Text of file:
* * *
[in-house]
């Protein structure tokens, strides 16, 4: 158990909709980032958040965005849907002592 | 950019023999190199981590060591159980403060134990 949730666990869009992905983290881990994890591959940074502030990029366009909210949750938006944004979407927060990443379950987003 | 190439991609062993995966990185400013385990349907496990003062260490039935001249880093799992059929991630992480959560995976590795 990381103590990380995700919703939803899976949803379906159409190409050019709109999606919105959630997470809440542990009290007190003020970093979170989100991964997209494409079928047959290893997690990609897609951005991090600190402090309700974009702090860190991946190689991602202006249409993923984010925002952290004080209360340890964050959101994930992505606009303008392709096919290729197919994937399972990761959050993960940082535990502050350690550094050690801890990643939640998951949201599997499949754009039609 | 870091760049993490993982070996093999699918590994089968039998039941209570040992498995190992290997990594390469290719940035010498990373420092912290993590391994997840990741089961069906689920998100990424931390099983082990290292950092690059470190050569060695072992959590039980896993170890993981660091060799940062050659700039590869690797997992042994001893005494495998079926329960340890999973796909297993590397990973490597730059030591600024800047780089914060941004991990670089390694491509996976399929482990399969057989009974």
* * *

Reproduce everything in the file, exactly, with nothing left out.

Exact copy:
[in-house]
């Protein structure tokens, strides 16, 4: 158990909709980032958040965005849907002592 | 950019023999190199981590060591159980403060134990 949730666990869009992905983290881990994890591959940074502030990029366009909210949750938006944004979407927060990443379950987003 | 190439991609062993995966990185400013385990349907496990003062260490039935001249880093799992059929991630992480959560995976590795 990381103590990380995700919703939803899976949803379906159409190409050019709109999606919105959630997470809440542990009290007190003020970093979170989100991964997209494409079928047959290893997690990609897609951005991090600190402090309700974009702090860190991946190689991602202006249409993923984010925002952290004080209360340890964050959101994930992505606009303008392709096919290729197919994937399972990761959050993960940082535990502050350690550094050690801890990643939640998951949201599997499949754009039609 | 870091760049993490993982070996093999699918590994089968039998039941209570040992498995190992290997990594390469290719940035010498990373420092912290993590391994997840990741089961069906689920998100990424931390099983082990290292950092690059470190050569060695072992959590039980896993170890993981660091060799940062050659700039590869690797997992042994001893005494495998079926329960340890999973796909297993590397990973490597730059030591600024800047780089914060941004991990670089390694491509996976399929482990399969057989009974």